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Pennsylvania study focuses on avoidable patient injury

Many Pennsylvania residents who have a doctor, nurse, or medical student in their families are aware of the long hours and exhausting shifts that healthcare providers endure. Once taken as just a part of the job, there is growing awareness that overworked and under-slept staff at hospitals has real consequences for patients, leading to reforms within the medical community.

While consecutive shifts have been limited and hours worked per week have been limited, hospitals are still trying to trim budgets and keep costs down, leading to lower staffing levels and a higher workload for existing staff. However, a new study from the University of Pennsylvania indicates that in addition to lower budgets, smaller staffs are also leading to more avoidable patient injuries. Hospital infections are specifically linked to overworked nurses who are exhausted or distracted and forget to wash their hands.

Hospital infections can be very dangerous and cause serious injuries and wrongful deaths and under-staffing could be considered hospital malpractice.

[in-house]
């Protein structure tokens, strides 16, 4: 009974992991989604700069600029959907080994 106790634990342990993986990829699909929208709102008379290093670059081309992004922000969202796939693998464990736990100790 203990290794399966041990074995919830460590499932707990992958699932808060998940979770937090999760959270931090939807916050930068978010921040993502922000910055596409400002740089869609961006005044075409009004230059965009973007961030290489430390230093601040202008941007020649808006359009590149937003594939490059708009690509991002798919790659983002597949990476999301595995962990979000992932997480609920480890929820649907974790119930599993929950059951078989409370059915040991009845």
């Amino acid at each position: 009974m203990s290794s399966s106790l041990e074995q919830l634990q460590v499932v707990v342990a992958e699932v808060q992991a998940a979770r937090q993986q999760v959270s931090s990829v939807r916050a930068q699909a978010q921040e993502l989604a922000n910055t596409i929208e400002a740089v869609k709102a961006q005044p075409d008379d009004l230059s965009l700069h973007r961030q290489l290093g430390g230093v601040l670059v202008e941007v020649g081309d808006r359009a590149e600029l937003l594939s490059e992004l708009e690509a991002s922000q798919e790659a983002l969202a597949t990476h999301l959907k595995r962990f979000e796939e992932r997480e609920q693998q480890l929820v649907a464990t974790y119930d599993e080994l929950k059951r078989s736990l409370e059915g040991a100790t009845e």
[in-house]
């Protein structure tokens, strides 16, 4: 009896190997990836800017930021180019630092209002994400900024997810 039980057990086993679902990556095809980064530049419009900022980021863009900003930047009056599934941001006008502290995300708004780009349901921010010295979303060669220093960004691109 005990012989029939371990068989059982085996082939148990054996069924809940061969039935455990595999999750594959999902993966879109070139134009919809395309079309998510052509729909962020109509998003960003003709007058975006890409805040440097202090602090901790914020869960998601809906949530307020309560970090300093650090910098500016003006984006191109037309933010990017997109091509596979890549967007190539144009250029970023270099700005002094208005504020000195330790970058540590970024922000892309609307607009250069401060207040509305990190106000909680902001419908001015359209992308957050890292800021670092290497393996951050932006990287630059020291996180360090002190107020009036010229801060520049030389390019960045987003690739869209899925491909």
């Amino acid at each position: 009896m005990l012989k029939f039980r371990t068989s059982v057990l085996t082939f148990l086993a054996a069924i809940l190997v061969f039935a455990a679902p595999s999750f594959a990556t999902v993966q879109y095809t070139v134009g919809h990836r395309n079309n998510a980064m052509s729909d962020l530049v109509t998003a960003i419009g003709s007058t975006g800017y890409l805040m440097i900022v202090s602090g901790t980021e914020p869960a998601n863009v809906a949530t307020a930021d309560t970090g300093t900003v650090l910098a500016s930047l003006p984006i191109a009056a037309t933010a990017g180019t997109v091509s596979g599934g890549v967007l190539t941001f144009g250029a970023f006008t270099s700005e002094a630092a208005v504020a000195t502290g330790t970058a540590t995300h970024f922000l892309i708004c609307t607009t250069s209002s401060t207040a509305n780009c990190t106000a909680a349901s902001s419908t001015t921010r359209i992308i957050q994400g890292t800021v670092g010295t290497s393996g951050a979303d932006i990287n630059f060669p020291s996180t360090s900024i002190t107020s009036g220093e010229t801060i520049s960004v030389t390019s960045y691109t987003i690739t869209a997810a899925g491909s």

This study is the first to closely examine the link between burned out nurses and patient injuries. Researchers found that Pennsylvania hospitals could prevent about 4,160 hospital infection cases each year through reducing nurse burnout. This would save an estimated $41 million spent in treating and responding to hospital-acquired infections.

A spokesperson from the American Nurses Association says that the study validates what nurses have been telling hospitals for many years, and that she hopes that publication of this information helps to focus hospitals on legitimate patient safety concerns.

Source: Philadelphia Post Inquirer, "Penn study examines link between nurse burnout, care," Don Sapatkin, July 30, 2012.

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